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​New Times Require New Competencies​

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Once upon a time, all one needed to be a successful internal auditor was a mechanical pencil, a 16-column ledger, some accounting skills, and the ability to affix a bayonet to take on the wounded.

Well, that may be overstating it a bit, but the profession has definitely moved from a backward-facing, numbers-only approach to a future-facing, strategy, and big-picture focus. And that means the skills and competencies required of internal auditors have changed. When I first started, the No. 1 requirement was an accounting degree. That is no longer true. (At least, it is not true for those internal audit departments that understand the imperatives now driving the profession. Let’s not spend too much time on those who have not caught on.)

Soft skills now trump hard ones.

Even a cursory review of professional publications and thought pieces will give you a glimpse of how widespread the belief is that internal auditors need to enhance their soft skills. Critical thinking, communications, relationship management, lifelong learning, integrity, flexibility, leadership, business acumen, etc., etc., etc. The list of necessary skills is becoming very long, but very important.

This all comes from an increased recognition that basic skills are not enough. Those skills we thought of as making us stand out are no longer the pinnacle of our careers, but the baseline upon which we have to build.

As a profession, we are in the midst of redefining what it means to be a “skilled” internal auditor.

In my most recent post (I bet you thought I forgot I was going to come back to this subject), I began discussing a blog post from the Center for Creative Leadership (CCL) that talked about the competencies necessary for a freelancer to be successful. As part of this discussion, I emphasized my belief that the successful internal auditor is the one who embraces an entrepreneurial spirit. (For the sake of this discussion, I feel “entrepreneur” is a better word than “freelancer.”) My post ended with a discussion of the challenges faced by entrepreneurs and how those challenges parallel those faced by internal auditors.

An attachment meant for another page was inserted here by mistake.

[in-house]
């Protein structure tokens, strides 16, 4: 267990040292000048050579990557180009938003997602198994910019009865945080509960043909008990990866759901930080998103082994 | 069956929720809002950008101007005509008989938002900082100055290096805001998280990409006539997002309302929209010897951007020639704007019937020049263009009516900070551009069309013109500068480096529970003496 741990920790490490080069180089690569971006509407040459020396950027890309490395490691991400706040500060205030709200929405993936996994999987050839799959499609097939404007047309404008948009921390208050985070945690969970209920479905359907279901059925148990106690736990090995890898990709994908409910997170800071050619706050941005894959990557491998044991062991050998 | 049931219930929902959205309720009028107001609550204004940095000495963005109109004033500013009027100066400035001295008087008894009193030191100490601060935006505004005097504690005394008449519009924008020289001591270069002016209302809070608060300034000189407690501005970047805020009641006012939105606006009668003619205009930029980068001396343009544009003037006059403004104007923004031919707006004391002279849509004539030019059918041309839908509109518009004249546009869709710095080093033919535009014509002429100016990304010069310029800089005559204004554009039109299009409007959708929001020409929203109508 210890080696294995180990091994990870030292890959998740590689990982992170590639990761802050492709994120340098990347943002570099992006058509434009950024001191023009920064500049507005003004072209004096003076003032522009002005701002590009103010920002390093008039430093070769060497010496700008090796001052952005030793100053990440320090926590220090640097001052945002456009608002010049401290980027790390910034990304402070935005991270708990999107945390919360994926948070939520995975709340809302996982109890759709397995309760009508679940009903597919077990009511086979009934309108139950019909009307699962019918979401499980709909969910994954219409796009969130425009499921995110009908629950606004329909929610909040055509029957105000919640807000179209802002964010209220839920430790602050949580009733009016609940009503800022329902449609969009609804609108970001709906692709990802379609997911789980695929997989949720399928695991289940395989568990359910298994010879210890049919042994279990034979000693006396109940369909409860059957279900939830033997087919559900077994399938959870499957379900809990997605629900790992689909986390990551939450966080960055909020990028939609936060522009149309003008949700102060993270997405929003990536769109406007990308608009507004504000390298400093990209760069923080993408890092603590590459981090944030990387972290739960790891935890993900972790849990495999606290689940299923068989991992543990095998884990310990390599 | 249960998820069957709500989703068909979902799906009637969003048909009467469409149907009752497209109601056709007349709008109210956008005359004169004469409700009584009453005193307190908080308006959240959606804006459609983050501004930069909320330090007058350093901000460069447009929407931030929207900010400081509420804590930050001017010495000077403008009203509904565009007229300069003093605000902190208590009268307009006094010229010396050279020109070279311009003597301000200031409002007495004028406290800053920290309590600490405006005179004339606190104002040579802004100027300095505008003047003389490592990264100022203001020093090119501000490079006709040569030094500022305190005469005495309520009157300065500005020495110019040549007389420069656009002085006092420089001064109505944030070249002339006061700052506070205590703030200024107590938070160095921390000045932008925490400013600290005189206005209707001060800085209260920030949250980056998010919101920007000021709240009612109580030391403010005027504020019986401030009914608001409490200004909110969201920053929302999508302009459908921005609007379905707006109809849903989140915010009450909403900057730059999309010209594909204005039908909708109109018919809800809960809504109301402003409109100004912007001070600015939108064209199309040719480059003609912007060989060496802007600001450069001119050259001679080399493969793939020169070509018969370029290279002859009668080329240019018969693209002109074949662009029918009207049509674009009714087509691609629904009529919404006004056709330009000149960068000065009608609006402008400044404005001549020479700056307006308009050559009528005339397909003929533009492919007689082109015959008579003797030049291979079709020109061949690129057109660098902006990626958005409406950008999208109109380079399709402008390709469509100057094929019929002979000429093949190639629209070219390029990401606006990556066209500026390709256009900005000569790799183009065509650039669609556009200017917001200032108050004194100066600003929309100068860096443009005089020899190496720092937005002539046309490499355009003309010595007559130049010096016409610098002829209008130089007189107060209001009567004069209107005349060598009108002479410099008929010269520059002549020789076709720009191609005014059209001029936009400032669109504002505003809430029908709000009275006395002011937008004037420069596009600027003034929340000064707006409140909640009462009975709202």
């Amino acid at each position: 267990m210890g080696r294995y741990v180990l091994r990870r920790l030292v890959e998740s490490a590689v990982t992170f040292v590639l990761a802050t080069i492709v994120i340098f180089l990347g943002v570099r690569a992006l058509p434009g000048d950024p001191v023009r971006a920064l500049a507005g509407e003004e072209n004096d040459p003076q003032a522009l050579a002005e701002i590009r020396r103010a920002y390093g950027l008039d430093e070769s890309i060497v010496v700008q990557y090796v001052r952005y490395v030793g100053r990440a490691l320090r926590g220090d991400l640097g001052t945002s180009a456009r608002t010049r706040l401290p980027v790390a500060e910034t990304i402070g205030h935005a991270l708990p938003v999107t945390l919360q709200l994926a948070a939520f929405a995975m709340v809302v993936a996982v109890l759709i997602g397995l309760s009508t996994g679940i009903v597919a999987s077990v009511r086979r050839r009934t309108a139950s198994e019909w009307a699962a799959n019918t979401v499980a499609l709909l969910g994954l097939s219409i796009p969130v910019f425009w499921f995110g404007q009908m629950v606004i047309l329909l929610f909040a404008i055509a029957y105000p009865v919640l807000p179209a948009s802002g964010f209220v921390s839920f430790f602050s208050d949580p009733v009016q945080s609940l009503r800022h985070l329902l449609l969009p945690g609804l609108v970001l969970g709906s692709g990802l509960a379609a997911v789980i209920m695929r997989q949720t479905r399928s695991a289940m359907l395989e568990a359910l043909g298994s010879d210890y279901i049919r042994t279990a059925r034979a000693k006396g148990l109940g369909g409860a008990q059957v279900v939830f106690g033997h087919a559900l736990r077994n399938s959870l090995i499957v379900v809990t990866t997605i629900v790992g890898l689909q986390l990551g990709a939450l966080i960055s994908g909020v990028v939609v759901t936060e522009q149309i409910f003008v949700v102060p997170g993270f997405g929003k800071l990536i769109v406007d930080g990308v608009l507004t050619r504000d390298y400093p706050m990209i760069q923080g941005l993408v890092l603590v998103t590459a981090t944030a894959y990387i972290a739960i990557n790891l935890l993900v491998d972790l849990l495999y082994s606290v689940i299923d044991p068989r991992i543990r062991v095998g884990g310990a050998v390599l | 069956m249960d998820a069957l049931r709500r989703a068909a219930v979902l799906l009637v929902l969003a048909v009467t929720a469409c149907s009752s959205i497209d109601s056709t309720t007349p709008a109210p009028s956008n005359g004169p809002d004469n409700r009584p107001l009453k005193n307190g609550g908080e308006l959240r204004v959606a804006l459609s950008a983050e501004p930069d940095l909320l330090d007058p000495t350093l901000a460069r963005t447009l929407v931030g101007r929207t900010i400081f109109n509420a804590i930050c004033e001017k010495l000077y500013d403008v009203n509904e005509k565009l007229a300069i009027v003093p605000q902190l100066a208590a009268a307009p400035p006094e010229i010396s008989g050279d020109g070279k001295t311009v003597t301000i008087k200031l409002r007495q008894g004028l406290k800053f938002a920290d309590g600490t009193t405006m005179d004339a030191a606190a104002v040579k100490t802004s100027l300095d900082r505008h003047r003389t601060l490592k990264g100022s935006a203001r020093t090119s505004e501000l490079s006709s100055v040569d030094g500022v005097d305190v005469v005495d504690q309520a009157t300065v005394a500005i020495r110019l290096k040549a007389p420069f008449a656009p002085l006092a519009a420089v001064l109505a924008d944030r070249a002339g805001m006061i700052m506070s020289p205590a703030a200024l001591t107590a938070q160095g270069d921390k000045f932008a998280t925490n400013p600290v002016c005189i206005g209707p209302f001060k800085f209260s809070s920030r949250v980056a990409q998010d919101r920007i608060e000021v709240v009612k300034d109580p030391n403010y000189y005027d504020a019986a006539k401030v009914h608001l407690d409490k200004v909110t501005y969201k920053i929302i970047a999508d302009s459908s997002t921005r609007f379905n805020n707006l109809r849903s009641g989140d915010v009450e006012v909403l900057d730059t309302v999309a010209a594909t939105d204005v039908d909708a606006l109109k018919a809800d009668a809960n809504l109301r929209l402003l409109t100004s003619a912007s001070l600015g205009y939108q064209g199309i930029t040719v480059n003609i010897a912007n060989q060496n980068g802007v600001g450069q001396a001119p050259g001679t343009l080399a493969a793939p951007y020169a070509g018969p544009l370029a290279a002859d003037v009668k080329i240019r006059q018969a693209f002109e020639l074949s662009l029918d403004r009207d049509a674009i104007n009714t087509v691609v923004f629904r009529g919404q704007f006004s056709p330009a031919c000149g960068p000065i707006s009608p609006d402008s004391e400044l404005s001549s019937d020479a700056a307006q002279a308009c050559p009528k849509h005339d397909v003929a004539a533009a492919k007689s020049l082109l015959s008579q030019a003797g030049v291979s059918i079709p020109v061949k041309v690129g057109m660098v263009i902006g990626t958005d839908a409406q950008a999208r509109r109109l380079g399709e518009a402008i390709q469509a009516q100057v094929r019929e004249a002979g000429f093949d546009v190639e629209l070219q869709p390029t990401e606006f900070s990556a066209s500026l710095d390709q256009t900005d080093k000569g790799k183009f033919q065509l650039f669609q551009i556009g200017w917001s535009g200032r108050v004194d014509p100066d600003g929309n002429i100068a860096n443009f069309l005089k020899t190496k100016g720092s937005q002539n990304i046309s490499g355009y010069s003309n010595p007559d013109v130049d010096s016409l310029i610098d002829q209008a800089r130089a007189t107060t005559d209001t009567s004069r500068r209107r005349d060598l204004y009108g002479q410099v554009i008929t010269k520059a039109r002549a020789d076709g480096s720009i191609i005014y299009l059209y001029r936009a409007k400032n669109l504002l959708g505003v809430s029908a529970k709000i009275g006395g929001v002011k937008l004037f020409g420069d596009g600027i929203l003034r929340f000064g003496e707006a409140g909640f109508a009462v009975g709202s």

But all of that was really only the introductory portion of CCL’s blog post. The crux of the piece was actually about the competencies entrepreneurs need to succeed. Those competencies were flexibility, learning agility, relationship management, resilience, risk-taking, self-awareness, and tolerating ambiguity

When I first read the piece, I was struck by how these competencies mirror those needed by successful internal auditors. And, as I worked on this blog post, I found more and more resonance, to the point where I​ realized this was a topic that required more exploration.

The value of some of the listed competencies may be obvious to you; others, maybe not so much. But, ultimately, I think these seven competencies make an excellent starting point and foundation for exploring what it takes to be a successful internal auditor.

So, rather than race through the topic, I’m going to spend a little time. Over the next few Fridays I will be sharing my thoughts on each one of these competencies — in particular, why they are so important to internal audit. Just to mix things up, I will also try to post on other subjects during the week. But, for a while, Fridays will be dedicated to this topic.

Until then, take a look at these competencies and let me know your thoughts. Do you think they are important? Are some a complete waste? And what is missing?​

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